What is the universal declaration of human rights definition
- Universal Declaration of Human Rights
- What is the Universal Declaration of Human Rights?
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Universal Declaration of Human Rights
Universal Declaration of Human Rightswhat
Simplified Version This simplified version of the 30 Articles of the Universal Declaration of Human Rights has been created especially for young people. We are all born free. We all have our own thoughts and ideas. We should all be treated in the same way. These rights belong to everybody, whatever our differences.
Marriage and Family. Every grown-up has the right to marry and have a family if they want to. Men and women have the same rights when they are married, and when they are separated. The Right to Your Own Things. Everyone has the right to own things or share them.
Drafted by representatives with different legal and cultural backgrounds from all regions of the world, the Declaration was proclaimed by the United Nations General Assembly in Paris on 10 December General Assembly resolution A as a common standard of achievements for all peoples and all nations. It sets out, for the first time, fundamental human rights to be universally protected and it has been translated into over languages.
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At a time of increasing East-West tensions, Roosevelt used her enormous prestige and credibility with both superpowers to steer the drafting process toward its successful completion. Chang excelled in forging compromises when the committee seemed incapable on the verge of an impasse. Malik, whose philosophy was firmly rooted in natural law , was a major force in the debates surrounding key provisions and played a critical role in elucidating and refining basic conceptual issues. The massive and systematic human rights abuses committed during World War II , including the Nazi genocide of Jew s, Roma Gypsies , and other groups, spurred the development of an international human rights instrument. At the same time, the drafters of the UN Charter sought to highlight the interrelationship between war prevention and fundamental human rights. Two key ethical considerations underscored the main tenets of the UDHR: a commitment to the inherent dignity of every human being and a commitment to nondiscrimination. The onset of the Cold War between the United States and the Soviet Union and the resulting deterioration of the global political climate led to sharp ideological exchanges on comparative assessments of the human rights situations in the Soviet-bloc countries and in countries under colonial rule.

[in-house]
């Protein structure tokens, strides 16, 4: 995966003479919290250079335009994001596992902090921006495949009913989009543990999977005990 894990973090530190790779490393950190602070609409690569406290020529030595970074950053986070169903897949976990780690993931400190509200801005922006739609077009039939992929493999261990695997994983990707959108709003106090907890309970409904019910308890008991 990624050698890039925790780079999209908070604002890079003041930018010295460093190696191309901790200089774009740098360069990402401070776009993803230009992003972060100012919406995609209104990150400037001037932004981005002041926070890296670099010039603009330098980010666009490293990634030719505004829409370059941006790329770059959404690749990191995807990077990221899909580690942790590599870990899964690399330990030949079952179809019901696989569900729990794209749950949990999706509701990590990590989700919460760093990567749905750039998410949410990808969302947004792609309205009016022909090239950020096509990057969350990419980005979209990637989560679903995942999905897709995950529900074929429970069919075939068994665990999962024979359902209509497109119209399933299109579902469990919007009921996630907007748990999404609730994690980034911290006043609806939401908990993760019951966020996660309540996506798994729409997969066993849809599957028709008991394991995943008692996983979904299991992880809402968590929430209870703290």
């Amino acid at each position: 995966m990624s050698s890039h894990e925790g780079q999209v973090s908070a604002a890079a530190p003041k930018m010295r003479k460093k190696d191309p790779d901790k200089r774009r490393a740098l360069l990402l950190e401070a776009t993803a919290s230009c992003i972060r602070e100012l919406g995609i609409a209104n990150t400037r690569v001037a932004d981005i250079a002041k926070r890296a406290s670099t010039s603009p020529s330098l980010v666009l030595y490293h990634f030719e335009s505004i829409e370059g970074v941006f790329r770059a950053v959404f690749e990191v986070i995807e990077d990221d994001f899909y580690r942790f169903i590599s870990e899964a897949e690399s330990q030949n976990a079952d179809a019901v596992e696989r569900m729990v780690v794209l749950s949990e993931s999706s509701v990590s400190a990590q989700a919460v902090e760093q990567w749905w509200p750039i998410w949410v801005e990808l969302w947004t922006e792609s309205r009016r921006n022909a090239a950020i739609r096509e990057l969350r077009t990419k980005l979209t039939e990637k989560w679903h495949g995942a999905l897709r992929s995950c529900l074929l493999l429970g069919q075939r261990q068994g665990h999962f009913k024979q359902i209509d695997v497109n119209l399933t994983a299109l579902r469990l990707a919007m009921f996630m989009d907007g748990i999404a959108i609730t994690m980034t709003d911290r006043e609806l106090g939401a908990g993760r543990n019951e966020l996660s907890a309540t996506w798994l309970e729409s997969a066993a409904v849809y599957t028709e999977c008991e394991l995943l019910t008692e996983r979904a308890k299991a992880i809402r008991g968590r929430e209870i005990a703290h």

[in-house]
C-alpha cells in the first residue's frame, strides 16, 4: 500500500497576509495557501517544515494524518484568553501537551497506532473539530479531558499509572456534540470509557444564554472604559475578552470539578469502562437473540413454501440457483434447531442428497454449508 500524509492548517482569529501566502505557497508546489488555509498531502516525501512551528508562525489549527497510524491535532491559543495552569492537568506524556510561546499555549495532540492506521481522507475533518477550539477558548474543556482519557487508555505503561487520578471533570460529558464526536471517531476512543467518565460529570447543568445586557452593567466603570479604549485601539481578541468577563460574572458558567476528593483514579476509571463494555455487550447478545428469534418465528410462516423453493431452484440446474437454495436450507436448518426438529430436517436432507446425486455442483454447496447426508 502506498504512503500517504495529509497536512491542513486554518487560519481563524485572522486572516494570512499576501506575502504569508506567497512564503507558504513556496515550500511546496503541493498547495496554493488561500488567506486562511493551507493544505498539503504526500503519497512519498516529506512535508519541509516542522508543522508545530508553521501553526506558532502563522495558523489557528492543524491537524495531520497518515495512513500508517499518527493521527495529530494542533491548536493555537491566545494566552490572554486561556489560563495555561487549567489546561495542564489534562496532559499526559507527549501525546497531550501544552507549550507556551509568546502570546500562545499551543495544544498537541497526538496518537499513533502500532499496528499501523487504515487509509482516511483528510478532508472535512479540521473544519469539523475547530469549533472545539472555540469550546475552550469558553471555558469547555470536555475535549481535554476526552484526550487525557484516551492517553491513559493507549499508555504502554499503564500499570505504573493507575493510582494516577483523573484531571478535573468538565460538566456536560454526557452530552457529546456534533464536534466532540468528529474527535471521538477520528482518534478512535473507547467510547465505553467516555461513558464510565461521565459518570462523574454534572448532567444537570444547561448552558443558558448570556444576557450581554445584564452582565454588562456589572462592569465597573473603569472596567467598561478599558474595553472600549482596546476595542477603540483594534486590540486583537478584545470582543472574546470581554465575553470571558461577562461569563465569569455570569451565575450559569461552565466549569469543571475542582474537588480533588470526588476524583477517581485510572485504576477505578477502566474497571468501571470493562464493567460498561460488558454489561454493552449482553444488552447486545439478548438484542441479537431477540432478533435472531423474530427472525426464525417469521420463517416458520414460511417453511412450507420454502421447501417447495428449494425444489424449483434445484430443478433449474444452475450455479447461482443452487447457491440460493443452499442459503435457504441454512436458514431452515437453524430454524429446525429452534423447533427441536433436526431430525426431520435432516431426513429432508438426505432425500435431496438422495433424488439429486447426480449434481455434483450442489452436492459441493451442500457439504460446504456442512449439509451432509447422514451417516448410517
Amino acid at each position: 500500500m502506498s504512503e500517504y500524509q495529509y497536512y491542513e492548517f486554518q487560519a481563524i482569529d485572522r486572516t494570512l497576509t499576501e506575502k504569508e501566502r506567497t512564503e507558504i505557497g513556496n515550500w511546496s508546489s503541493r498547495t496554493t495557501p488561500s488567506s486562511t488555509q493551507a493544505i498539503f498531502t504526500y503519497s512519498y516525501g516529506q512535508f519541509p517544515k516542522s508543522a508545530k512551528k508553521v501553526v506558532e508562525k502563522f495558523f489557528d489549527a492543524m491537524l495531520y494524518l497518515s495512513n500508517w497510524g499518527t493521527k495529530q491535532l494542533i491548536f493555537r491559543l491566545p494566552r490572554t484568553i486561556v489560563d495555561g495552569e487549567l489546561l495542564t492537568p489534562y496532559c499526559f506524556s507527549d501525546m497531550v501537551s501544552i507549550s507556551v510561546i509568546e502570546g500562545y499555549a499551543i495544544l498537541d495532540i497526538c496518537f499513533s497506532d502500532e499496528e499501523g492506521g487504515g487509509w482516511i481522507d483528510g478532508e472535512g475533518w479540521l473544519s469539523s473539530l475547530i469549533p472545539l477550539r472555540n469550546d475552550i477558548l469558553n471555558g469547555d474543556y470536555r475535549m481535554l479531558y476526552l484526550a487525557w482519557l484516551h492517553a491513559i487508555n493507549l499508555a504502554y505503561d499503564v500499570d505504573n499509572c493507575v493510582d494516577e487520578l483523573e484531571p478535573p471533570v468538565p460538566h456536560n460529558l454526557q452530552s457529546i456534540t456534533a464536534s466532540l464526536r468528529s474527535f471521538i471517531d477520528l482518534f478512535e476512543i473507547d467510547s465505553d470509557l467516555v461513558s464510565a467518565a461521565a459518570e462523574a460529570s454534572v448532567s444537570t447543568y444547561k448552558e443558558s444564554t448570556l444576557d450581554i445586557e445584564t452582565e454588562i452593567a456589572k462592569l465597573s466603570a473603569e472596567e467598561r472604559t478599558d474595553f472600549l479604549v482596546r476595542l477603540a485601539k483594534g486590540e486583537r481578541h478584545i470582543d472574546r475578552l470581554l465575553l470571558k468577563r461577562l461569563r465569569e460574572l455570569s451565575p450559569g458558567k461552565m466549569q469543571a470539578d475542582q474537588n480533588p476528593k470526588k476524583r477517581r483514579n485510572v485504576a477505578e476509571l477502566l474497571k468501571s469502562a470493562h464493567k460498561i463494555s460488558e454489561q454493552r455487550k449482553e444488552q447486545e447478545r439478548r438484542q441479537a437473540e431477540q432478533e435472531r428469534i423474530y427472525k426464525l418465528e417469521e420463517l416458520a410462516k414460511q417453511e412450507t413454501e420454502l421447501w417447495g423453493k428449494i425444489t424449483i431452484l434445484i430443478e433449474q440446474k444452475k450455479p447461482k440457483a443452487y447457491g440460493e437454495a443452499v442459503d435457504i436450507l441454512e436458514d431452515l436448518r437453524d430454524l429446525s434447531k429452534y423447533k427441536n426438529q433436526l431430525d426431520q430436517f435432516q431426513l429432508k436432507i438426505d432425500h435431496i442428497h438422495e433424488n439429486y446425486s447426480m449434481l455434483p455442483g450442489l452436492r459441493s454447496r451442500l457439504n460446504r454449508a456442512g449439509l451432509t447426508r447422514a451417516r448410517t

What is the Universal Declaration of Human Rights?
The Universal Declaration of Human Rights UDHR is a document that acts like a global road map for freedom and equality — protecting the rights of every individual, everywhere. Its adoption recognised human rights to be the foundation for freedom, justice and peace. The drafting committee was later enlarged to include representatives of Australia, Chile, France, the Soviet Union and the United Kingdom, allowing the document to benefit from contributions of states from all regions, and their diverse religious, political and cultural contexts. The Declaration outlines 30 rights and freedoms that belong to all of us and that nobody can take away from us. The rights that were included continue to form the basis for international human rights law. Today, the Declaration remains a living document.
Of the then 58 members of the United Nations, 48 voted in favor, none against, eight abstained , and two did not vote., The traumatic events of the Second World War brought home that human rights are not always universally respected. The extermination of almost 17 million people during the Holocaust, including 6 million Jews, horrified the entire world.